Monsanto funding has also advanced the work of the Conservancy’s Great Rivers Partnership (GRP), a global effort bringing together the best available science and diverse stakeholders to advance sustainable management of the world's great rivers. Through networking and initiatives like Field to Market, GRP, Monsanto and other partners are changing our national approach to agriculture, making farms more productive through increasingly sustainable and more efficient operation.

Overall, funding from Monsanto has helped the Conservancy achieve a number of important goals for improving water quality and advancing conservation in the Mississippi River Basin. In all, the project has allowed the Conservancy to:

  • Leverage more than $22 million in funding for conservation from public and private partners. Among other advancements, this funding has helped to expand the Mackinaw River watershed project in Illinois, allowing the program to address issues affecting the drinking water of more than 80,000 residents.
  • Directly reach more than 850 farmers and landowners positioned to make a lasting impact on water quality in the Mississippi River Basin through the use of best management practices (BMPs). This work included demonstration events as well as outreach in connection to three paired watershed studies.
  • Help show landowners and policy makers that these BMPs can significantly reduce the amount of nitrogen lost by farms from runoff into the watershed. In the Root River watershed, short-term results show that these reductions amount to as much as 53,520 pounds of nitrates entering the watershed per year. In the Boone River watershed, we can approximate nitrate load reduction of 75, 915 pounds per year. Figures like these, though preliminary, give us hope that as we continue our work and export lessons learned from these pilot projects to other areas within the basin, our efforts will have an even greater lasting impact on water quality throughout the Mississippi River system and into the Gulf of Mexico.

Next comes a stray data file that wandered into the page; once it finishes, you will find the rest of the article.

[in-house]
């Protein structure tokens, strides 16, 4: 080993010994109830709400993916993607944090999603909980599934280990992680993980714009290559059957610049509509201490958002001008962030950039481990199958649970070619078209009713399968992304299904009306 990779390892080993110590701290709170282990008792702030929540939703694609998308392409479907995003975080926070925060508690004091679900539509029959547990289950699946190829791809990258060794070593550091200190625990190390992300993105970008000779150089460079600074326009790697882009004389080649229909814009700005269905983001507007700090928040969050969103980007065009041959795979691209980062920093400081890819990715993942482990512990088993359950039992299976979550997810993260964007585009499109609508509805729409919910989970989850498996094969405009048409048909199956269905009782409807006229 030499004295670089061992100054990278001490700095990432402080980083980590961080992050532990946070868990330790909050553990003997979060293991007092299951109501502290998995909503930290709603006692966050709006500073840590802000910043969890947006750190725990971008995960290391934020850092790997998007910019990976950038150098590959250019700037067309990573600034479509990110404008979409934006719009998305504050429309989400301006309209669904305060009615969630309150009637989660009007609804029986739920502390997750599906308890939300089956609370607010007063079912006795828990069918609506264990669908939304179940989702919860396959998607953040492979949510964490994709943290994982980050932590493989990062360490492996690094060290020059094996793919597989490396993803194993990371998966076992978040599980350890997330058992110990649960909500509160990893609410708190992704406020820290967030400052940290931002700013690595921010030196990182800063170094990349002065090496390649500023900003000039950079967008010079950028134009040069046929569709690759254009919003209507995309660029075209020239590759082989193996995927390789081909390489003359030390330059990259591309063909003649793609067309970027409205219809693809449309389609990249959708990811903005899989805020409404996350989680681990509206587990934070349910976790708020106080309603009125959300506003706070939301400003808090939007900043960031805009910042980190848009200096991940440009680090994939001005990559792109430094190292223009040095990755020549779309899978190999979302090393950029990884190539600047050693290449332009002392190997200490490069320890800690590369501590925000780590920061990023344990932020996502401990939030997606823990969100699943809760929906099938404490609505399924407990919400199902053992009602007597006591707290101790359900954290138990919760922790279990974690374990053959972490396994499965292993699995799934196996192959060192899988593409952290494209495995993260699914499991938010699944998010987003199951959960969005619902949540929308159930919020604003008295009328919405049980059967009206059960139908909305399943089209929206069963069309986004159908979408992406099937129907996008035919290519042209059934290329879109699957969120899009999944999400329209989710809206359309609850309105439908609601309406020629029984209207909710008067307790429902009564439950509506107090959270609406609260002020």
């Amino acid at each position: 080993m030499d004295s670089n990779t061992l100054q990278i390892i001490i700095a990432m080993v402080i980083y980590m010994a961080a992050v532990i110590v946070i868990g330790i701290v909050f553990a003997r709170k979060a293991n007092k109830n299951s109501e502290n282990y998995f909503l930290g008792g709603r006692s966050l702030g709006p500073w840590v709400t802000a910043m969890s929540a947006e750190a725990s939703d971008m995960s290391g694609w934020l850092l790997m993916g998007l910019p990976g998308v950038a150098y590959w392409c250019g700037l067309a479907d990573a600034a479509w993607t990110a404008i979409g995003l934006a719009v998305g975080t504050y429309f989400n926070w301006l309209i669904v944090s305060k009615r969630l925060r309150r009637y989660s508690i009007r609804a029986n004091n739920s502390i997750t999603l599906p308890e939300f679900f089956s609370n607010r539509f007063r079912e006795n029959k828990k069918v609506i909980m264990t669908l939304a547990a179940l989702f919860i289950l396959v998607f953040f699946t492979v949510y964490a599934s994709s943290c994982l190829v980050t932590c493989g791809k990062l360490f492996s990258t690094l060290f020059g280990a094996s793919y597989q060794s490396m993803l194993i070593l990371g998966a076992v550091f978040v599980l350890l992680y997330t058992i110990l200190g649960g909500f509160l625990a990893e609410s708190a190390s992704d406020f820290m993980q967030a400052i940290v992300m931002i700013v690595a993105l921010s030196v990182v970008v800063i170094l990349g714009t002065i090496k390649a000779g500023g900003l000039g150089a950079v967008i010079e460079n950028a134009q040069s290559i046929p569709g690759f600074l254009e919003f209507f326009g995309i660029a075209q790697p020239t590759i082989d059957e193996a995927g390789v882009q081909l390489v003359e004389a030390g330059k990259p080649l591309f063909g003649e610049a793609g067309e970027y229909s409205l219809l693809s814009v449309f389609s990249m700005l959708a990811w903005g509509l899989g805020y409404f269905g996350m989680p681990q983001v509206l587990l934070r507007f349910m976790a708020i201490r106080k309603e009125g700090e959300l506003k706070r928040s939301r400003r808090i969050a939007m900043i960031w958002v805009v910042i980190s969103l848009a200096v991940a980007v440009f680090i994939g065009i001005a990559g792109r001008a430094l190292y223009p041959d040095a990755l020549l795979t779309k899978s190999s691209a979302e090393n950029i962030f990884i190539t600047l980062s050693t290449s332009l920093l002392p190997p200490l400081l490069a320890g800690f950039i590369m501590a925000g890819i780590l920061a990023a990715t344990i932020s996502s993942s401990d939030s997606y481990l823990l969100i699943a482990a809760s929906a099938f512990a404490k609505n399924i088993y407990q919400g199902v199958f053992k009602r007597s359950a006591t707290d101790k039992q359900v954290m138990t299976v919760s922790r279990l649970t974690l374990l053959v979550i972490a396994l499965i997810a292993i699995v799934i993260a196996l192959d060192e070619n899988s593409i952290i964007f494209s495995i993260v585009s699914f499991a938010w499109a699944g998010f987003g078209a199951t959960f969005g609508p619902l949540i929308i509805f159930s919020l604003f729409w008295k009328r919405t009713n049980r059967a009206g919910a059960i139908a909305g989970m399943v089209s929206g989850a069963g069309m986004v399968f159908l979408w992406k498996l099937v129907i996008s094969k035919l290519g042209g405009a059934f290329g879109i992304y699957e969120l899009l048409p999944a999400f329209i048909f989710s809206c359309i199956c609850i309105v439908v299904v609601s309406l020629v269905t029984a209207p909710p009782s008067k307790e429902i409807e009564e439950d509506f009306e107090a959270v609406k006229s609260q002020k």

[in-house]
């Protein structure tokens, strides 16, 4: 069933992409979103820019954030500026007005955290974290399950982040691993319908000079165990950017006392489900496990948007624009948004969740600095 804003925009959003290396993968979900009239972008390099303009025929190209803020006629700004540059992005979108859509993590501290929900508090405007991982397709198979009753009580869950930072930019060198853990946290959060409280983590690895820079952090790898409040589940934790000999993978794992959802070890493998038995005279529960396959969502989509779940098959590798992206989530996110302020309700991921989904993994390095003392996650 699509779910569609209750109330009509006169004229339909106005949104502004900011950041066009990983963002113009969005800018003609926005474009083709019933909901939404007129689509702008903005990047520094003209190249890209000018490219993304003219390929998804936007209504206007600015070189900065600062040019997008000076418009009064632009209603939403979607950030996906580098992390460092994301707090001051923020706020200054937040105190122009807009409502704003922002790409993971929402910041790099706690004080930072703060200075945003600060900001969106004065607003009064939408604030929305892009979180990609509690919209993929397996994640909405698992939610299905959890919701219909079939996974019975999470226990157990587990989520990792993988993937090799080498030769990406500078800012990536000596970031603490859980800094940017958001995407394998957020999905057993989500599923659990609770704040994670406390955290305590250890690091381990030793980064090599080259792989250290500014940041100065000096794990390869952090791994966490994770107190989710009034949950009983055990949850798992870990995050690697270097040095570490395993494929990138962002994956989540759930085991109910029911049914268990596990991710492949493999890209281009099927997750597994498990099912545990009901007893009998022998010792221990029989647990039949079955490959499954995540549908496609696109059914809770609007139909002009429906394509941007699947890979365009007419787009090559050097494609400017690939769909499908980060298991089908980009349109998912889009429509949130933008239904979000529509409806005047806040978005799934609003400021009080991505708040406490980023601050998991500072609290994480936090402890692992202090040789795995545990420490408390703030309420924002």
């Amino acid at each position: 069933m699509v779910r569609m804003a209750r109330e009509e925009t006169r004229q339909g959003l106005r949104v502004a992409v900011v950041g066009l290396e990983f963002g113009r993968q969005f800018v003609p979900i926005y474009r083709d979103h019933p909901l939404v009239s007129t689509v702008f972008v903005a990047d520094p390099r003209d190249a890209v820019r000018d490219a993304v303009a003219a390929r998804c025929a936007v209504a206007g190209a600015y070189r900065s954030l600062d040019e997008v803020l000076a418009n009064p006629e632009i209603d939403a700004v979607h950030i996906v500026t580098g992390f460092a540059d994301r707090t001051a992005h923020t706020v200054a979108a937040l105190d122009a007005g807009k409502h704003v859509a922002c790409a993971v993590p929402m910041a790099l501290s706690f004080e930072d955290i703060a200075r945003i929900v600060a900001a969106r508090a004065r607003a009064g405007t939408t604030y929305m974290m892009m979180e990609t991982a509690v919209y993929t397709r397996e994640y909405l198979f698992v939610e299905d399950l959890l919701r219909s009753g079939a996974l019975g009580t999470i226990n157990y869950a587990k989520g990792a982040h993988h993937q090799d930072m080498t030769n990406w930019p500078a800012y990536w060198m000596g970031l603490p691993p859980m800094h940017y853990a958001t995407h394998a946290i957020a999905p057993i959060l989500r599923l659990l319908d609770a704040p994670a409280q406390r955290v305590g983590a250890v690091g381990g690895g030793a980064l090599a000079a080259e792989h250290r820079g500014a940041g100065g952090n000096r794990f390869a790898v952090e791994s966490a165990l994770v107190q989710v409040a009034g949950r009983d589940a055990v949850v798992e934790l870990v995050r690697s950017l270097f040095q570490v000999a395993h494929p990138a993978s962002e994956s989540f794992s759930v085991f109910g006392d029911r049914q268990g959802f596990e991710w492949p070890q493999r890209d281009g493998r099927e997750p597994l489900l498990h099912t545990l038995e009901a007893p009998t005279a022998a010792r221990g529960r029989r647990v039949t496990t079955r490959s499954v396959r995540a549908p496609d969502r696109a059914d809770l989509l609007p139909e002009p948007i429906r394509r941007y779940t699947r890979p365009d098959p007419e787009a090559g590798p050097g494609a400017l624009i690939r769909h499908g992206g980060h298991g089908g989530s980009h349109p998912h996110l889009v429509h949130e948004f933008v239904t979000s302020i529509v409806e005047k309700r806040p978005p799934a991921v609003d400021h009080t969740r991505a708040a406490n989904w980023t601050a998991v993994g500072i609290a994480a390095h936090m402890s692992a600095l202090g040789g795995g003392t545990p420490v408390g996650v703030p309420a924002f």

A Sustainable Future

Conservation initiatives such as these offer a new vision for the Mississippi River and agricultural landscapes by which farmers can efficiently produce higher-yielding crops for food, feed, fiber and fuel in ways that further preserve water quality as well as support diverse and abundant wildlife populations.

Over the years, crop producers have implemented cultural practices that reduce erosion, runoff and sedimentation into our nation’s rivers and streams. These common on-farm stewardship practices include conservation tillage, no-till, filter strips and water control structures. Improved placement of fertilizers and precision application of fertilizers and agri-chemicals are additional, market-driven best management practices that contribute to improved water quality in agricultural ecosystems. Additionally, on-farm tools available to farmers today, such as, herbicide-tolerant crops are supporting the conversion of farmland to no-till practices which greatly reduce erosion and the emission of greenhouse gas into our environment.

In the future, crop producers are expected to have additional on-farm tools that can enhance their environmental stewardship efforts. Agricultural technology providers, such as Monsanto, are working to develop nitrogen-use efficiency technologies and crop products that yield more on each acre of land. The Conservancy continues to work with these companies to ensure sustainable agriculture for years to come.